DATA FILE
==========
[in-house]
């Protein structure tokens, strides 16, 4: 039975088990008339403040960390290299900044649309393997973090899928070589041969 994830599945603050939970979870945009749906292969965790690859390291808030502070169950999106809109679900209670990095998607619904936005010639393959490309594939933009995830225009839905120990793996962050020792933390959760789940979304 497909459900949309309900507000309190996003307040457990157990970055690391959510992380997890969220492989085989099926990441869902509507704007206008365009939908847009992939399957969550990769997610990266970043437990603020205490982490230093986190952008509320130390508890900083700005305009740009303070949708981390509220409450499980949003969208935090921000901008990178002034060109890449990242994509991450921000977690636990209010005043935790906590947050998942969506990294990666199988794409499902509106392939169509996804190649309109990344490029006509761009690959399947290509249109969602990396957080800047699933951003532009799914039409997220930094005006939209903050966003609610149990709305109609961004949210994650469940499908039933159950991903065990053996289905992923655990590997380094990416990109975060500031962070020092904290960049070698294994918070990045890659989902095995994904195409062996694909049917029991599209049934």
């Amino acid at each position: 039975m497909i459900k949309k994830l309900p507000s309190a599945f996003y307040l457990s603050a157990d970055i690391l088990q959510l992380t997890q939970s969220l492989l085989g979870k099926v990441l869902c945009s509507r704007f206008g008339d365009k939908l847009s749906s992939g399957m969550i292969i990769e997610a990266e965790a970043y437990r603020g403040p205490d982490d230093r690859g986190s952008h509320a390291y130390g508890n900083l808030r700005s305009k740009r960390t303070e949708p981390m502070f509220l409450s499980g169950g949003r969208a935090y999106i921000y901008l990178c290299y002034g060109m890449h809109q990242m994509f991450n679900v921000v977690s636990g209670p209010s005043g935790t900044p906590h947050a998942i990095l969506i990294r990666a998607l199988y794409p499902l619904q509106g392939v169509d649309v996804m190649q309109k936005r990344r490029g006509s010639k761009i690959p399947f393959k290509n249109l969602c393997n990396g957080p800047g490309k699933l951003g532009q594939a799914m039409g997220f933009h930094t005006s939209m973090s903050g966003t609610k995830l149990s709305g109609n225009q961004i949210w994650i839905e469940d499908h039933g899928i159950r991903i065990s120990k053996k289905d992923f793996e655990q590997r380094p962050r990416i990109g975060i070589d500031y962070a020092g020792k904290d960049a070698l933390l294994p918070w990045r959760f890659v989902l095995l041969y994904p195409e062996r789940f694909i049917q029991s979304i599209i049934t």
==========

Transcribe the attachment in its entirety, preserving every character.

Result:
[in-house]
């Protein structure tokens, strides 16, 4: 039975088990008339403040960390290299900044649309393997973090899928070589041969 994830599945603050939970979870945009749906292969965790690859390291808030502070169950999106809109679900209670990095998607619904936005010639393959490309594939933009995830225009839905120990793996962050020792933390959760789940979304 497909459900949309309900507000309190996003307040457990157990970055690391959510992380997890969220492989085989099926990441869902509507704007206008365009939908847009992939399957969550990769997610990266970043437990603020205490982490230093986190952008509320130390508890900083700005305009740009303070949708981390509220409450499980949003969208935090921000901008990178002034060109890449990242994509991450921000977690636990209010005043935790906590947050998942969506990294990666199988794409499902509106392939169509996804190649309109990344490029006509761009690959399947290509249109969602990396957080800047699933951003532009799914039409997220930094005006939209903050966003609610149990709305109609961004949210994650469940499908039933159950991903065990053996289905992923655990590997380094990416990109975060500031962070020092904290960049070698294994918070990045890659989902095995994904195409062996694909049917029991599209049934």
């Amino acid at each position: 039975m497909i459900k949309k994830l309900p507000s309190a599945f996003y307040l457990s603050a157990d970055i690391l088990q959510l992380t997890q939970s969220l492989l085989g979870k099926v990441l869902c945009s509507r704007f206008g008339d365009k939908l847009s749906s992939g399957m969550i292969i990769e997610a990266e965790a970043y437990r603020g403040p205490d982490d230093r690859g986190s952008h509320a390291y130390g508890n900083l808030r700005s305009k740009r960390t303070e949708p981390m502070f509220l409450s499980g169950g949003r969208a935090y999106i921000y901008l990178c290299y002034g060109m890449h809109q990242m994509f991450n679900v921000v977690s636990g209670p209010s005043g935790t900044p906590h947050a998942i990095l969506i990294r990666a998607l199988y794409p499902l619904q509106g392939v169509d649309v996804m190649q309109k936005r990344r490029g006509s010639k761009i690959p399947f393959k290509n249109l969602c393997n990396g957080p800047g490309k699933l951003g532009q594939a799914m039409g997220f933009h930094t005006s939209m973090s903050g966003t609610k995830l149990s709305g109609n225009q961004i949210w994650i839905e469940d499908h039933g899928i159950r991903i065990s120990k053996k289905d992923f793996e655990q590997r380094p962050r990416i990109g975060i070589d500031y962070a020092g020792k904290d960049a070698l933390l294994p918070w990045r959760f890659v989902l095995l041969y994904p195409e062996r789940f694909i049917q029991s979304i599209i049934t």